RE: Oh sure, I know what you're saying, I really do. I listen to Little Walter and Big Walter, and played with Big Walter, Otis Rush, a lot in New York at Tramps, I've also seen Charles Brown often, with Billy Butler. But at this time, my college years, there was a better scene going on in Boston at a place called the Speakeasy, which was the home of the Blues and I joined the house band there, backing up J.B. Hutto, Big Walter, Big Mama Thornton, so I felt Boston was the place to be to get to see and play with these great musicians.
BW: How old were you at the time?
RE: 1977, so I was about twenty-four, and...Wow that's thirty years ago!
BW: How did you get the call to work in Roomful?
RE: I actually called them. Duke [Robillard] was always very kind to me letting me sit in with the band, so the band got to know me that way. When I heard Duke was leaving the band and Duke told me, "Maybe you should do it." Roomful was having auditions and they told me that I didn't have to audition and they gave me the gig.
About a month later I found out that the Muddy Waters' band left him and I got to know Muddy pretty good at that time, plus I really wanted to be with Muddy, in fact I would have paid money to play with Muddy! But Muddy said he did not want to hurt Roomful as they were his friends, so it never happened. By the way, Muddy was such a classy guy, way aside and above many of the people in the music business.
So I stayed with Roomful for eight years, which was a tough time as it was the Eighties, the cocaine era, but I did have some wonderful times. I am saying that to you as I have to remember those times, too, as all the memories were not bad and that hard. It was an exciting time, I was just a kid playing in a very adult band. The drummer was ten years older than me and one of the horn players was like thirty years older than me!
BW: Porky Cohen?
RE: Yeah, Porky Cohen is right, who was about fifty-five at the time. And through Roomful I got to play and record with Eddie "Cleanhead" Vinson, Big Joe Turner, and Earl King, too. One night I saw Arnett Cobb hanging out in the crowd at a festival and I said, "Mr. Cobb, you have to come up and play with us." But he didn't have his horn with him, so I told [Greg] Piccolo, "Arnett Cobb is here and he wants to play," so Greg got him a horn.
BW: Speaking of great Texas tenors, you also recorded with Fathead Newman, too.
RE: Correct, on Grateful Heart, which won the Downbeat album of the year. Fathead is a beautiful man.
BW: Look at Fathead's legacy.
RE: Oh, my God! Brother Ray and all of those Atlantic sessions, a very long list of session work for sure!
BW: Speaking of Atlantic Records, you got to work with Tom Dowd.
RE: Yes, Tom Dowd produced The Color of Love. I've never met anyone like him.
BW: I have heard from people like Ruth Brown and Joel Dorn, who always had kind and special words about Dowd, told me he was so humble.
RE: So humble and just beautiful, he really knew how to work with musicians, too. He was an artist and that's why he was so good to work with.
BW: Did you see the DVD on Dowd, The Language of the Music?
RE: I did see it and I felt like I lived that experience with Dowd, and I saved all of his notes from the recording session we did together, too. When we got together Dowd wasn't doing many albums anymore and was kind of semi-retired, so I asked my manager, Ted Kurland, if we could get Tom Dowd to do the next CD for me. The next thing I knew I went into the studio and there was Tom Dowd as my producer. Tommy suggested using Gregg Allman and Jaimoe [Jai Johanny Johanson], which gave us that Allman Brothers vibe, as I loved Duane so much.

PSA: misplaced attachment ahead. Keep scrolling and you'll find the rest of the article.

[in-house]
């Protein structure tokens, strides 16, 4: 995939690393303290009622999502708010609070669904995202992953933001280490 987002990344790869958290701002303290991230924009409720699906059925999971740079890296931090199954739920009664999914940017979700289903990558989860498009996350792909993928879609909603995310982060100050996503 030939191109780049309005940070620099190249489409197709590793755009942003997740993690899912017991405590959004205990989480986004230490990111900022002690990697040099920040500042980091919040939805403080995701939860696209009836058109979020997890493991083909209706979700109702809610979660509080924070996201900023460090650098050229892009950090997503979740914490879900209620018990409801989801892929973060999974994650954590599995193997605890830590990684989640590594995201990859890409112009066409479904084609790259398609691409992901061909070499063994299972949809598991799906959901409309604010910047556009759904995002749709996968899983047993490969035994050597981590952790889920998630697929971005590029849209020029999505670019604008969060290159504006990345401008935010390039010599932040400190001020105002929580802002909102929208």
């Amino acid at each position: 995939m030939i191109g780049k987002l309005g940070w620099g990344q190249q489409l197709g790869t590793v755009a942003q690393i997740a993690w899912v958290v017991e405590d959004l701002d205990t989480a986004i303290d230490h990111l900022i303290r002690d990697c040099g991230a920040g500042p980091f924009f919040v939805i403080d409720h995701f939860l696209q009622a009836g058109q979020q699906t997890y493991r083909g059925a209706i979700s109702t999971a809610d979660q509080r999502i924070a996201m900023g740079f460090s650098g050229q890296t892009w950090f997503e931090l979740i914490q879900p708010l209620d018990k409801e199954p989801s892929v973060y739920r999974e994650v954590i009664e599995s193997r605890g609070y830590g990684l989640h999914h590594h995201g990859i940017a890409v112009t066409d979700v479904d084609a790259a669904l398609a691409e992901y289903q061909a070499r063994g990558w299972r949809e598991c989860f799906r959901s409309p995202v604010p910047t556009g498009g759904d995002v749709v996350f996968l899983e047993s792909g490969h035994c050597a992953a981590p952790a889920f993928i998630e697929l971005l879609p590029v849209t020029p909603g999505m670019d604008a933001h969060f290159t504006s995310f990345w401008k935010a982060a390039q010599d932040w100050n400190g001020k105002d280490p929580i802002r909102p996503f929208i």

Bob, you know, I am having a lot of fun going back in time with you, thank you. Which has reminded me to think about saying one more thing about Roomful of Blues: those were some of the greatest musicians that ever were. Gregg Piccolo's tenor playing, Duke's guitar, to me they stand up against all the giants, so I feel that I was very fortunate to have been lead to them by my higher power.
BW: And it's very interesting that you had just started to play the guitar when you got the nod to become Roomful's new guitarist.
RE: I was definitely the student and the sponge who wanted soak up all the great music they were involved in.
BW: That's what it takes, doesn't it?
RE: Yeah, and I grew up pretty fast, at least I tried to anyway. This is the first time I've said that, besides I don't like the word "career," but as far as my life goes I've had to look back at my life as a whole now, and being in these musical situations is certainly a part of who I am.
BW: And then you struck out on your own and that's when it started for you as a solo artist; Black Top, Rounder, Telarc, and now at Stony Plain. That CD The Duke Meets the Earl was fabulous.
RE: Yeah, thank you. I have been blessed to have worked with a lot of these very talented musicians.
BW: Ronnie, it's such a treasure to catch up with you and to talk about what you have done in the past and continue to do. Best wishes with Hope Radio. A DVD of Hope Radio will follow the CD too, right?
RE: Best wishes to you Bob, as I've enjoyed talking to you, too. One more thing about Hope Radio, which is a live album, it doesn't say "live," which I'll never figure out why, but we won't tell the record company about that. [Laughs] My purpose for Hope Radio was that these are the songs that my band and I have been playing for three/four years and they are a very nice group of musicians who have stuck with me over that time. You know, if I want to just work five times a year, they are there for me, and if I want to work once a year, they are there, too. But it is live. We went into a recording studio and invited friends, just like those old Muddy Waters and Otis Spann LPs, as those LPs inspired me to do this kind of live recording, Hope Radio. So I thought, lets call up some friends and record, so that is what it is.
BW: It's been a while since I last seen you perform, I have to say that I can't wait to see the DVD of Hope Radio, I am overdue for a dose of live Ronnie Earl!
RE: Oh thank you, Bob.
BW: Any last words?
RE: I just want to thank you for giving me the pleasure and honor to talk to you.
BW: Please Ronnie, I've been wanting to interview you for many years, so many thanks to you!
RE: One more thought about Hope Radio. If it gets airplay around the dial I just hope the record can help people who are having hard times in their lives, with whatever, an illness or drugs or alcohol, to make them feel that there is hope. I also wish everybody a lot of love.
Note: This interview with Ronnie Earl was taken from our second conversation, but we did speak about a week before this. The interesting point I want to make is that on both of these conversations, Ronnie expressed interest in touring again. Lord knows that this is very encouraging news, as I am sure the world would be a better place if we all got to see and experience Ronnie Earl performing live on a more regular basis. So best wishes to Mr. Earl, both with his new CD and for hopefu
Bob Putignano www.SoundsofBlue.com
Bob Putignano www.SoundsofBlue.com
Radio Host WFDU's "Sounds of Blue"
President of the NY Blues and Jazz Society